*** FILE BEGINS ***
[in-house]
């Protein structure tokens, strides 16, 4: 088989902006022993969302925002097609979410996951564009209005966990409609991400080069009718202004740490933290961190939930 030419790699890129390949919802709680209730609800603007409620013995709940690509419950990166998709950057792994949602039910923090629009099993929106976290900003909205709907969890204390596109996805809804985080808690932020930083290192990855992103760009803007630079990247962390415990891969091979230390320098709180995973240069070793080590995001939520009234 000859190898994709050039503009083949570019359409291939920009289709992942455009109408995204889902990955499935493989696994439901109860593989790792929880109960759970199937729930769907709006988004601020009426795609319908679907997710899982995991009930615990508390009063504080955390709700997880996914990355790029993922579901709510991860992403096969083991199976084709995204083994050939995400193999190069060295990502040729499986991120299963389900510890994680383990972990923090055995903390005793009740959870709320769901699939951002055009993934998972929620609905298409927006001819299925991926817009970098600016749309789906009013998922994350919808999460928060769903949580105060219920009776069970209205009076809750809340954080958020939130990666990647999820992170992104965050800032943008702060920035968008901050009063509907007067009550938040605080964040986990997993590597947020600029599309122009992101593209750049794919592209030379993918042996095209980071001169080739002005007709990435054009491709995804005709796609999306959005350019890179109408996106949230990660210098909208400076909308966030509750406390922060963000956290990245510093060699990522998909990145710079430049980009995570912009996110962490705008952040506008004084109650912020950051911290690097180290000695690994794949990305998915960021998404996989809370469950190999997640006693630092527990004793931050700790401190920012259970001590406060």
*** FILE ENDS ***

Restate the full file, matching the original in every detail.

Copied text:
[in-house]
């Protein structure tokens, strides 16, 4: 088989902006022993969302925002097609979410996951564009209005966990409609991400080069009718202004740490933290961190939930 030419790699890129390949919802709680209730609800603007409620013995709940690509419950990166998709950057792994949602039910923090629009099993929106976290900003909205709907969890204390596109996805809804985080808690932020930083290192990855992103760009803007630079990247962390415990891969091979230390320098709180995973240069070793080590995001939520009234 000859190898994709050039503009083949570019359409291939920009289709992942455009109408995204889902990955499935493989696994439901109860593989790792929880109960759970199937729930769907709006988004601020009426795609319908679907997710899982995991009930615990508390009063504080955390709700997880996914990355790029993922579901709510991860992403096969083991199976084709995204083994050939995400193999190069060295990502040729499986991120299963389900510890994680383990972990923090055995903390005793009740959870709320769901699939951002055009993934998972929620609905298409927006001819299925991926817009970098600016749309789906009013998922994350919808999460928060769903949580105060219920009776069970209205009076809750809340954080958020939130990666990647999820992170992104965050800032943008702060920035968008901050009063509907007067009550938040605080964040986990997993590597947020600029599309122009992101593209750049794919592209030379993918042996095209980071001169080739002005007709990435054009491709995804005709796609999306959005350019890179109408996106949230990660210098909208400076909308966030509750406390922060963000956290990245510093060699990522998909990145710079430049980009995570912009996110962490705008952040506008004084109650912020950051911290690097180290000695690994794949990305998915960021998404996989809370469950190999997640006693630092527990004793931050700790401190920012259970001590406060």